Actually, aren’t these two ingredients relatively necessary for anything to work properly? There is a great article in the Wall Street Journal (link below) by Deborah Kenny, Founder and CEO of Harlem Village Academies, a charter school network. If you’re not familiar with the charter school academy, google it. It is a fantastic initiative and should be at least in the mind of parents if not each and every citizen interested in the state of education today.
The one issue I take with the article is the sense that those teachers in public schools, union teachers, are not being held accountable. Granted, their accountability might not be at the level of a private or charter school teacher, but from what I have seen schemes are in place to improve accountability and adjust incentives appropriately. The red tape involved to get this done however is an uphill battle compared to their charter school counterparts.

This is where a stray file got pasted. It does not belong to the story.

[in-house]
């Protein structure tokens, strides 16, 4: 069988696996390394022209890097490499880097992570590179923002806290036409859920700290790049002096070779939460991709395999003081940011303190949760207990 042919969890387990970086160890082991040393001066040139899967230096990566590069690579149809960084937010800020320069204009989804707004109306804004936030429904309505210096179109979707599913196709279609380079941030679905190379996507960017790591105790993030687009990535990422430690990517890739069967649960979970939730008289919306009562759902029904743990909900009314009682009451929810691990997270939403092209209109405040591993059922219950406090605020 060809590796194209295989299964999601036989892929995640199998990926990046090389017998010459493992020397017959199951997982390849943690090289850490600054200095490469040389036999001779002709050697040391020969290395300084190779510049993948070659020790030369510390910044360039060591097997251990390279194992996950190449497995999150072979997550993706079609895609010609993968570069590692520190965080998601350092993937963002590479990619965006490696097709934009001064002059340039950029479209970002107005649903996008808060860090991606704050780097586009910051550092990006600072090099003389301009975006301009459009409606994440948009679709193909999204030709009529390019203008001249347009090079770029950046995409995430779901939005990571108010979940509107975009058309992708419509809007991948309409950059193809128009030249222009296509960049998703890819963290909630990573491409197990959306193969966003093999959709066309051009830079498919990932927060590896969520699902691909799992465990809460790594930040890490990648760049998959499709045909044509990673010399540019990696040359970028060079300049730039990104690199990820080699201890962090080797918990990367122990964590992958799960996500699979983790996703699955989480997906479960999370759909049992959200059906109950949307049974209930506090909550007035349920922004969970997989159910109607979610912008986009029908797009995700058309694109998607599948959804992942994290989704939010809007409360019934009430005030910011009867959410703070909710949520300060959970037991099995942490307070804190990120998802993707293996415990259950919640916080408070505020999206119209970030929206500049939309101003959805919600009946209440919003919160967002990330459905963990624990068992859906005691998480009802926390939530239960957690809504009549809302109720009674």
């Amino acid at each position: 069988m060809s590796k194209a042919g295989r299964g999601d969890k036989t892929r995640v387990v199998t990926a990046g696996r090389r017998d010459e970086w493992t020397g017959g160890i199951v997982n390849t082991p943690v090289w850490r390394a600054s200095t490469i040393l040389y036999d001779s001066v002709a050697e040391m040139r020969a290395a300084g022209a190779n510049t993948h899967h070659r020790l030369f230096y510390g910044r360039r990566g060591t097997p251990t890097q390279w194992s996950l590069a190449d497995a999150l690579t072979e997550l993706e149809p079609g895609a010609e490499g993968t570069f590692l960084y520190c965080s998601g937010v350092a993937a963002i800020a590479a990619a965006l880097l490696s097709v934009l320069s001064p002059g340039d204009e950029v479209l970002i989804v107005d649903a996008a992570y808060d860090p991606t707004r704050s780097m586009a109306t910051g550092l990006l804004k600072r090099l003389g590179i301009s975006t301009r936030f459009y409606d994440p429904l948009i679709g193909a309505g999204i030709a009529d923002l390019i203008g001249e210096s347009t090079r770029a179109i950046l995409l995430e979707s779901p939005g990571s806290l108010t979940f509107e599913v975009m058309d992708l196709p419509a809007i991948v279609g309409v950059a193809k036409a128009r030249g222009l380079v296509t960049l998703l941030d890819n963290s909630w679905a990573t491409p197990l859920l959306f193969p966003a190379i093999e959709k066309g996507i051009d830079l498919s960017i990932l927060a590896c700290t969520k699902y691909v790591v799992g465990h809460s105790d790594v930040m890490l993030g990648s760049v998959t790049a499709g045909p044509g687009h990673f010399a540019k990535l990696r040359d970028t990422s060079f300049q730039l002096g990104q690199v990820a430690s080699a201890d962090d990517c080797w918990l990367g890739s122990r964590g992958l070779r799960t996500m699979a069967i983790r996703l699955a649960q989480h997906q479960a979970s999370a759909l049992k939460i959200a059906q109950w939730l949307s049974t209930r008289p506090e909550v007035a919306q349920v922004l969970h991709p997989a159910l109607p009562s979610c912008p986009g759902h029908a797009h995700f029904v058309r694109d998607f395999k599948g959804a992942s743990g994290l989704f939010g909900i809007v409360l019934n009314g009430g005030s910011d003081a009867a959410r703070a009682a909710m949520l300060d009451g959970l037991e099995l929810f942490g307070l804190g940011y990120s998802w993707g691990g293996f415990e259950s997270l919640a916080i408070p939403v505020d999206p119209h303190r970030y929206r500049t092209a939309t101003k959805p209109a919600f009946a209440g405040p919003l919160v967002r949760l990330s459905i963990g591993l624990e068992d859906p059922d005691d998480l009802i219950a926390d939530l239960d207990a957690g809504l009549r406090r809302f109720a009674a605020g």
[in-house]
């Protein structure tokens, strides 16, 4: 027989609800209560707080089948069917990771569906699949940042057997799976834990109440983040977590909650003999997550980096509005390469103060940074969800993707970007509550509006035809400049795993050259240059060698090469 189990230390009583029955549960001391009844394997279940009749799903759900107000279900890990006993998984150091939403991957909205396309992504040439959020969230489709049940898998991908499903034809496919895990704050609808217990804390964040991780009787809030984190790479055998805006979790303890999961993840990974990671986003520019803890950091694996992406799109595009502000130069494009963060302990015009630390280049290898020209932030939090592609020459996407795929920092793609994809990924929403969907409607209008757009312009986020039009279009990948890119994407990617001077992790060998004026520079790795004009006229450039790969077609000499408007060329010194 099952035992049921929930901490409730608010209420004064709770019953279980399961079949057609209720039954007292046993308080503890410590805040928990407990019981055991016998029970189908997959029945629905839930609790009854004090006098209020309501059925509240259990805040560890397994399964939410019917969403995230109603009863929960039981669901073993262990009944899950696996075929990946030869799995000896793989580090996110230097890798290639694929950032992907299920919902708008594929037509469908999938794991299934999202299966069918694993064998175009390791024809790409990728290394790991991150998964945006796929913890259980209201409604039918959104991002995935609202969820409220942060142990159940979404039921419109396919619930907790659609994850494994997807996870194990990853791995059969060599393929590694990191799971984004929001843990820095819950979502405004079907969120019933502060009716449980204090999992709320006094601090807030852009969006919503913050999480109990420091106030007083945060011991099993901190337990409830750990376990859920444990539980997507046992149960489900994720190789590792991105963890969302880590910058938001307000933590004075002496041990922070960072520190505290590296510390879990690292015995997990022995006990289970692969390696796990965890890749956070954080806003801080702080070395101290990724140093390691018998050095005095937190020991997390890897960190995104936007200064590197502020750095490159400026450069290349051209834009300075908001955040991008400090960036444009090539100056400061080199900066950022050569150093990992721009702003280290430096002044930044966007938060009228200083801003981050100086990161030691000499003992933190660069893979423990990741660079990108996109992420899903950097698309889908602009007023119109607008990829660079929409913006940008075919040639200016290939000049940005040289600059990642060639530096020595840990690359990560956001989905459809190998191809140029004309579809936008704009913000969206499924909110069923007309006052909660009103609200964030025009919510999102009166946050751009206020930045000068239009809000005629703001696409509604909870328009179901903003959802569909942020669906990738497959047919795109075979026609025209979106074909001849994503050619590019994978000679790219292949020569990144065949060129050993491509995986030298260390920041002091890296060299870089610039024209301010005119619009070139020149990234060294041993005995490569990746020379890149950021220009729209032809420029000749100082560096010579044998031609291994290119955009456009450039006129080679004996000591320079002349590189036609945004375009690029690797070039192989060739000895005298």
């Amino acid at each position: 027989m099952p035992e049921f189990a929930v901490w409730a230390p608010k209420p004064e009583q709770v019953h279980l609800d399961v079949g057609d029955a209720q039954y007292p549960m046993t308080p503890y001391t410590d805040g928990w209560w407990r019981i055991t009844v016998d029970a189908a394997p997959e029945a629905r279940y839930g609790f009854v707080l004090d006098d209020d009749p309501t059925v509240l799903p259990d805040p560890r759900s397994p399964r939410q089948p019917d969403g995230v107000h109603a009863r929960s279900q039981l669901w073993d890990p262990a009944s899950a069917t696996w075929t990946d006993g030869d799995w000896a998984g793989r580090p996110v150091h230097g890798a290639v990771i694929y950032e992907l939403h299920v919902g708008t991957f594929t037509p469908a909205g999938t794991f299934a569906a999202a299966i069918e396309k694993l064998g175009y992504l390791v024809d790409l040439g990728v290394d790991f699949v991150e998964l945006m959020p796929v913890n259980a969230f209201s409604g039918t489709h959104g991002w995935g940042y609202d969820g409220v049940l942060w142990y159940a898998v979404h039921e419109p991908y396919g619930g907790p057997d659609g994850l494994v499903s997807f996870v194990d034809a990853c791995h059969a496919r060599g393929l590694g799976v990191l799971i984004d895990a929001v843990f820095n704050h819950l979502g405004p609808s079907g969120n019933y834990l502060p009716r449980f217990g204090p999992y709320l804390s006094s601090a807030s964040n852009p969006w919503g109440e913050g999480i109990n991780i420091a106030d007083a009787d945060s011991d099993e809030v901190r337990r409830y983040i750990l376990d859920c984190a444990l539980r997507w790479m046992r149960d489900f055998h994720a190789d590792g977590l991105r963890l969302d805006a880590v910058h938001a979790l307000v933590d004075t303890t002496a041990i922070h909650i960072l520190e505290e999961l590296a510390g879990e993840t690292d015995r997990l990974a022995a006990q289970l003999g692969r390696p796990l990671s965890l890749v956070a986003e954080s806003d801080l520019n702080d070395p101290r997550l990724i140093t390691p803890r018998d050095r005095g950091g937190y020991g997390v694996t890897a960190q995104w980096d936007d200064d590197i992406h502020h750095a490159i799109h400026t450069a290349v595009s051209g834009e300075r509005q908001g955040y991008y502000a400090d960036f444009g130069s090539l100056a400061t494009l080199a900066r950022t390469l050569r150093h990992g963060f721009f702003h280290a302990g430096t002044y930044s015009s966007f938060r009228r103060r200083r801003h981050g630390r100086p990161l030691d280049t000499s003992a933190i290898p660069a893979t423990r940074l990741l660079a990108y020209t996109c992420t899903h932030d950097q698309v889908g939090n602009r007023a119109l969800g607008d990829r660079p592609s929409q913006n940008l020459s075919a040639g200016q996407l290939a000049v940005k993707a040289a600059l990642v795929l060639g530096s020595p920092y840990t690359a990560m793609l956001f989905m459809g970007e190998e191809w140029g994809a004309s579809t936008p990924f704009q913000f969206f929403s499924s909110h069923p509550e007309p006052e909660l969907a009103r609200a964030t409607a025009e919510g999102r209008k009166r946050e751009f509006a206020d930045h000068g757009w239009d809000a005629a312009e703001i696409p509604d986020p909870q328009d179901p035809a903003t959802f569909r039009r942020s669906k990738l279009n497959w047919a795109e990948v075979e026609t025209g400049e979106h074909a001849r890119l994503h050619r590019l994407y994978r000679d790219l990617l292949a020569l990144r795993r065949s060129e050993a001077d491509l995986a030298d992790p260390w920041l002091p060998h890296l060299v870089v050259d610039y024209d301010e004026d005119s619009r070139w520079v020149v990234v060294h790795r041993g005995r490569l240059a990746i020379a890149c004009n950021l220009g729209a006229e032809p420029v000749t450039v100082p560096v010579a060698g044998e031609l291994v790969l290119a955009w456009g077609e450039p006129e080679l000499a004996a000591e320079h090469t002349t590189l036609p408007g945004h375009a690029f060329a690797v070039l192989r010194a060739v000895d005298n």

Deborah makes some interesting points about people in general – we crave accountability because we know it will make us better at what we do. It is this ingredient, according to Deborah, that enables her to attract amazing charter school teachers, plucking them from the public and private ranks. There is also a relative amount of autonomy at charter schools that teachers seem to relish, as opposed to being mired in bureaucratic blah, blah that diverts their attention and saps morale.
Where the article falls short (although in defense of Deborah this wasn’t the goal) is clear policy measures to re-focus the public school debate with “charter school ideas.” The elephant in the room are the unions which have always been adamantly against re-engineering much on their end. But I don’t place all the blame on unions. Rather, we have yet to have an honest discussion on what isn’t working – lack of parental involvement. Deborah eschews the typical criticisms of charter schools as being cherry-pickers of good students and only serving kids with super-involved, active parents. Granted, some studies have proved otherwise but let’s face it, if the parent is active in the kid’s life, the kid will more than likely succeed in school.
So I think charter schools have proven we can do better for much less money, but what do we do about the kids with uninvolved parents? You populate a classroom of 20 with 5 kids with uninvolved parents and any teacher (public, private or charter) will tell you the classroom is doomed.